I have to admit not that long ago, I was once the sort of type who would just upload a video to YouTube and call it a day. Fortunately, a couple of video pro friends of mine showed me that it’s worth it to your brand if you consider the impact of incorporating VSEO – that’s right, VSEO, not just SEO – or, video search engine optimization.
By taking a few strategic steps to maximize your VSEO, your personal brand might be that much better off. Like so:
Let’s start with keywords.
When you take a closer look at the keywords that are being searched for at a high volume and have relevance to you, you can incorporate these keywords into descriptions of your video.
Jack Lane, of Chicago-based Lane Media & Productions, works with clients to help address this very issue.
“We insert specific keywords into the scripts we write for clients,” Lane says. “After the video is produced, we create video site maps, which are then uploaded to the client’s service and submitted to major search engines.”
Lane explains that this is really the best way for a search engine to index the content within the video, helping the company move up in the rankings.
“As they should, companies are concentrating on finding the right mix of creative talent, production expertise, web compression techniques and affordability. But they can’t forget about how video SEO contributes to successful online marketing. That matters as much as anything.”
By the way, don’t forget the importance of using relevant keywords in the title of your video, too, and tagging your video with those phrases.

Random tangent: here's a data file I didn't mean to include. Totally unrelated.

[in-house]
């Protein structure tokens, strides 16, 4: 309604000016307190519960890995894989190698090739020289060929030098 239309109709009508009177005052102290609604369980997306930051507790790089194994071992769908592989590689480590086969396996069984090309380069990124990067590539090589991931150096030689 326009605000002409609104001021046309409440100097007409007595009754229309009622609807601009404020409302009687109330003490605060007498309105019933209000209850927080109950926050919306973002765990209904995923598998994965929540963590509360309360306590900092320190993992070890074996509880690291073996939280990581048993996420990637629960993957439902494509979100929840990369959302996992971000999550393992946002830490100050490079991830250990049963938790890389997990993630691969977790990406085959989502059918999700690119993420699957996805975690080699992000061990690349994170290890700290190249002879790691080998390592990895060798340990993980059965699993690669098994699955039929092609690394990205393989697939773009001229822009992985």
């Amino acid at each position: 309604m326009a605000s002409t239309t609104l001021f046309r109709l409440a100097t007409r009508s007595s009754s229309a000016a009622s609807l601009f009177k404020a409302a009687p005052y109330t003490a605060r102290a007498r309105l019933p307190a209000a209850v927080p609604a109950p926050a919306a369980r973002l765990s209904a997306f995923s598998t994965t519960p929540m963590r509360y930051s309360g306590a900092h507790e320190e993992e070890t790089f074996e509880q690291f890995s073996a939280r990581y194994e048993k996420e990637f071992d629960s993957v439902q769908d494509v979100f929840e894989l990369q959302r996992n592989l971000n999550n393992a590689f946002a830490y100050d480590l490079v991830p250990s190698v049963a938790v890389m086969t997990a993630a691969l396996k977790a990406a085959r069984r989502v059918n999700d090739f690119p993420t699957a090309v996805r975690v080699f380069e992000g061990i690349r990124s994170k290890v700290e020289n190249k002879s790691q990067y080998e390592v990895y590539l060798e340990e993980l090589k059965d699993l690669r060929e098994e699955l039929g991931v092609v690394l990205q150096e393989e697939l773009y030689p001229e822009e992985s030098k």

How do you measure it successfully?
By now, you’ve been told enough times the importance of making your content engaging — but analyzing how meaningful that content is to the audience can be tricky. Play count is a factor but…
“Videos with 1,000 hits are not going to bring huge SEO results,” says Remsy Atassi, of ARU Chicago. “That said, the most effective projects I have worked on put a large emphasis in sharing strategies. Sharing across multiple branded channels maximizes your play counts, increases your presence in search engines and lends credibility to your message.”
Beyond tagging the video, Atassi encourages his clients to also explore social media channels, such as Facebook and Twitter, for reposting links back to the video.
“This increases the relevancy of what we produce,” he says. “Because our content must often satisfy the demand of multiple viewing formats and types of audience.”
Ask them to watch — and rate.
When search engines see a video that has high ratings and a large volume of comments, it can place a higher value on your search results. Unfortunately, most people just say, “Check out our newest video!” and hope others like it enough to share it. Don’t leave things to chance; spell it out for them. When you promote your video to an audience, encourage viewers to rate the video too. The higher quality content, the higher the rating. And the higher the rating, the more likely it’s a video that gets viewed, commented on and shared.
The best-case scenario
In my book, the only thing more flattering than sharing a video is embedding it onto a website. A video that’s embedded on other sites goes a long way with search engines as well. So beyond embedding the video onto your own site and enabling social media sharing, make sure users can embed your video code into their sites. Then, track the number of times that video gets embedded on those other sites to get a continued measure of your video’s influence.
With an understanding of how the video platform fits into your overall brand strategy, you’ll see VSEO as a powerful tool for sharing content, engaging your audience and building your personal brand better than ever.
Dan Gershenson is a Chicago-based consultant focused on brand strategy and content marketing. Dan has guided a variety of CEOs and Marketing Directors at small to medium-sized companies, providing hundreds of strategic plans to help businesses identify their best niches and areas of opportunity. Dan blogs onChicago Brander, mentors advertising students and cheers relentlessly for the Chicago Bears. Dan graduated from Drake University with a degree in Advertising